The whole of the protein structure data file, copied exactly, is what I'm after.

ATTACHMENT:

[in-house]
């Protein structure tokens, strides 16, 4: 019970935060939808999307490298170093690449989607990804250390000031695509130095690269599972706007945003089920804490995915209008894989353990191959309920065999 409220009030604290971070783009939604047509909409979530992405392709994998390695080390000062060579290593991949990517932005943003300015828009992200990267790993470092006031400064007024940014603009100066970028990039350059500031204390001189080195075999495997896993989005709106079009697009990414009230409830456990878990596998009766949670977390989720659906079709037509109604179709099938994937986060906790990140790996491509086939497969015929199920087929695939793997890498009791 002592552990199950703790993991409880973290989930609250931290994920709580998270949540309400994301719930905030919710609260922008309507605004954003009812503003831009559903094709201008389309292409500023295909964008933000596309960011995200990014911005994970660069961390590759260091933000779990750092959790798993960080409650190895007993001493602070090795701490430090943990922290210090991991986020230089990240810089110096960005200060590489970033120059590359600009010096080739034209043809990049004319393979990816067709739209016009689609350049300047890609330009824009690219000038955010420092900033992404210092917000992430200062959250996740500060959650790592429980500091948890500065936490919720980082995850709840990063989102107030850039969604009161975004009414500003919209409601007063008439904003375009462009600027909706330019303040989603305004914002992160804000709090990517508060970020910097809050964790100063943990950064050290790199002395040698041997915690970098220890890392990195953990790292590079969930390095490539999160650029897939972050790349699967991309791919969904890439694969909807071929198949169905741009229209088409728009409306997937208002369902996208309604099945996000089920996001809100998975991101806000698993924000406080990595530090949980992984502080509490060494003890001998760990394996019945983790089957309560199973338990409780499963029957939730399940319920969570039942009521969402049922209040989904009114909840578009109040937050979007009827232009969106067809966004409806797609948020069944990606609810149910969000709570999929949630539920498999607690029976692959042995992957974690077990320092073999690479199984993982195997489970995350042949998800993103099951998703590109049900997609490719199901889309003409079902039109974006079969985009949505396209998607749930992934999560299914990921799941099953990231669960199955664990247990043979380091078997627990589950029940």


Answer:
[in-house]
């Protein structure tokens, strides 16, 4: 019970935060939808999307490298170093690449989607990804250390000031695509130095690269599972706007945003089920804490995915209008894989353990191959309920065999 409220009030604290971070783009939604047509909409979530992405392709994998390695080390000062060579290593991949990517932005943003300015828009992200990267790993470092006031400064007024940014603009100066970028990039350059500031204390001189080195075999495997896993989005709106079009697009990414009230409830456990878990596998009766949670977390989720659906079709037509109604179709099938994937986060906790990140790996491509086939497969015929199920087929695939793997890498009791 002592552990199950703790993991409880973290989930609250931290994920709580998270949540309400994301719930905030919710609260922008309507605004954003009812503003831009559903094709201008389309292409500023295909964008933000596309960011995200990014911005994970660069961390590759260091933000779990750092959790798993960080409650190895007993001493602070090795701490430090943990922290210090991991986020230089990240810089110096960005200060590489970033120059590359600009010096080739034209043809990049004319393979990816067709739209016009689609350049300047890609330009824009690219000038955010420092900033992404210092917000992430200062959250996740500060959650790592429980500091948890500065936490919720980082995850709840990063989102107030850039969604009161975004009414500003919209409601007063008439904003375009462009600027909706330019303040989603305004914002992160804000709090990517508060970020910097809050964790100063943990950064050290790199002395040698041997915690970098220890890392990195953990790292590079969930390095490539999160650029897939972050790349699967991309791919969904890439694969909807071929198949169905741009229209088409728009409306997937208002369902996208309604099945996000089920996001809100998975991101806000698993924000406080990595530090949980992984502080509490060494003890001998760990394996019945983790089957309560199973338990409780499963029957939730399940319920969570039942009521969402049922209040989904009114909840578009109040937050979007009827232009969106067809966004409806797609948020069944990606609810149910969000709570999929949630539920498999607690029976692959042995992957974690077990320092073999690479199984993982195997489970995350042949998800993103099951998703590109049900997609490719199901889309003409079902039109974006079969985009949505396209998607749930992934999560299914990921799941099953990231669960199955664990247990043979380091078997627990589950029940």